Robert W. Taylor received the National Medal of Technology from the Nation's President in 1999. The citation reads: "For visionary leadership in the development of modern computing technology, including initiation of the ARPAnet project - forerunner of today's internet -- and advancing groundbreaking achievements in the development of the personal computer and computer networks".
In 2004 the National Academy of Engineering awarded him the Draper Prize for, "the vision, conception, and development of the principles for, and their effective integration in, the world's first practical networked personal computers".
Taylor retired in 1996 as founding director of Digital Equipment Corporation's System Research Center (SRC) in Palo Alto, California. SRC was created in 1984 and was best known for advancing distributed, personal computing: the style of information processing that utilizes local area networks, interconnecting personal workstations and community servers.
In 1970, he started the Computer Science Laboratory of the Xerox PaloAlto Research Center. Through the 1970's, the researchers in his laboratory were responsible for a number of innovations. They designed, built, and used the first distributed, personal computing system. This work included the invention of the Ethernet, the first networked personal computer with a graphical user interface, the first WYSIWYG editor, and the first laser printer.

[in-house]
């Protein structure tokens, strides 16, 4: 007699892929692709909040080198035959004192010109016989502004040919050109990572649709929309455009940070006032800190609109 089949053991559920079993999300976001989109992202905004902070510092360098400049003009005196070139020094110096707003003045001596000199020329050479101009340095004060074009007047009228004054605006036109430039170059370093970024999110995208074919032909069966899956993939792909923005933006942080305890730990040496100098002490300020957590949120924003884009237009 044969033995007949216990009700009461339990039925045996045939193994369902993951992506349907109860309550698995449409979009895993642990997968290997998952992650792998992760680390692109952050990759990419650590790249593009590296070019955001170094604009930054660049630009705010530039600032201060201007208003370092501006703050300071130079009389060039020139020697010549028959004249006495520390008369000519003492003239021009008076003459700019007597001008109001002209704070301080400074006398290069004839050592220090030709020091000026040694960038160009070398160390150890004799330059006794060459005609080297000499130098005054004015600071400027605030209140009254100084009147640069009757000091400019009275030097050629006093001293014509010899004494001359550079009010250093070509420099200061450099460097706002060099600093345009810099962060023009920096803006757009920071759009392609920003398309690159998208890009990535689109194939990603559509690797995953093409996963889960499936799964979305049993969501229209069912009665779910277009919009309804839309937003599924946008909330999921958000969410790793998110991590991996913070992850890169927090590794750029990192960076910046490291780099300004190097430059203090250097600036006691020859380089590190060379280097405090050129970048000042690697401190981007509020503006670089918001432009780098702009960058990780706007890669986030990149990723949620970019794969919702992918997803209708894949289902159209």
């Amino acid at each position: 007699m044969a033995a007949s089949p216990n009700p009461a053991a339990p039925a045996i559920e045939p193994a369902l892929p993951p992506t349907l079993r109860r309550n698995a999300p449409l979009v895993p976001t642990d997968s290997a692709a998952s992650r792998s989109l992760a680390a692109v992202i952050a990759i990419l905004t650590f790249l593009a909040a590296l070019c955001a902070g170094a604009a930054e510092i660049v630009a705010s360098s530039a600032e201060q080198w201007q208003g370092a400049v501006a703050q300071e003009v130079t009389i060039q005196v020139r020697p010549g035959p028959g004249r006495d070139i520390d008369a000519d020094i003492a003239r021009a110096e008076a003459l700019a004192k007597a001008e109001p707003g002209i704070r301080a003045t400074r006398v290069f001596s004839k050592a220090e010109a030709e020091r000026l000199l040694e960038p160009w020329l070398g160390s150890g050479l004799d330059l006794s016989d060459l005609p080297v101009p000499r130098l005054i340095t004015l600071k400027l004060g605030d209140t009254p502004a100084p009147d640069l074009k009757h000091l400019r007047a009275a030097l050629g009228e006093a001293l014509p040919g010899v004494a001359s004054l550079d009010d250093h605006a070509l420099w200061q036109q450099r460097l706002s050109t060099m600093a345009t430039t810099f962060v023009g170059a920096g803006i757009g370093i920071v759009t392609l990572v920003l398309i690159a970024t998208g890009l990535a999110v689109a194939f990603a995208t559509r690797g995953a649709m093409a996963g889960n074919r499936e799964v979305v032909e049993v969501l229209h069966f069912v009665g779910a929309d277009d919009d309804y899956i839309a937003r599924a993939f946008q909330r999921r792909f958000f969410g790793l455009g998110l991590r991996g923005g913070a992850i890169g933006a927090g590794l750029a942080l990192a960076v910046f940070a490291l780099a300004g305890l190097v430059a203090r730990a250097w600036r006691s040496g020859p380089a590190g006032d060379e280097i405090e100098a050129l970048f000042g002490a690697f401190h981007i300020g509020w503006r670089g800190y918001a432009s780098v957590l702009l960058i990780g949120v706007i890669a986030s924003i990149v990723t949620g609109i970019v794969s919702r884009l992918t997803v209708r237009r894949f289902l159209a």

In the period 1965-69, Taylor was director of ARPA's computer research program which funded most of the U.S. computer systems research at the time. The ARPA program he directed was best-known for sponsoring the initiation of interactive computing and the ARPANet, and for funding the research base that was necessary to the creation of the nation's first, PhD granting, computer science departments.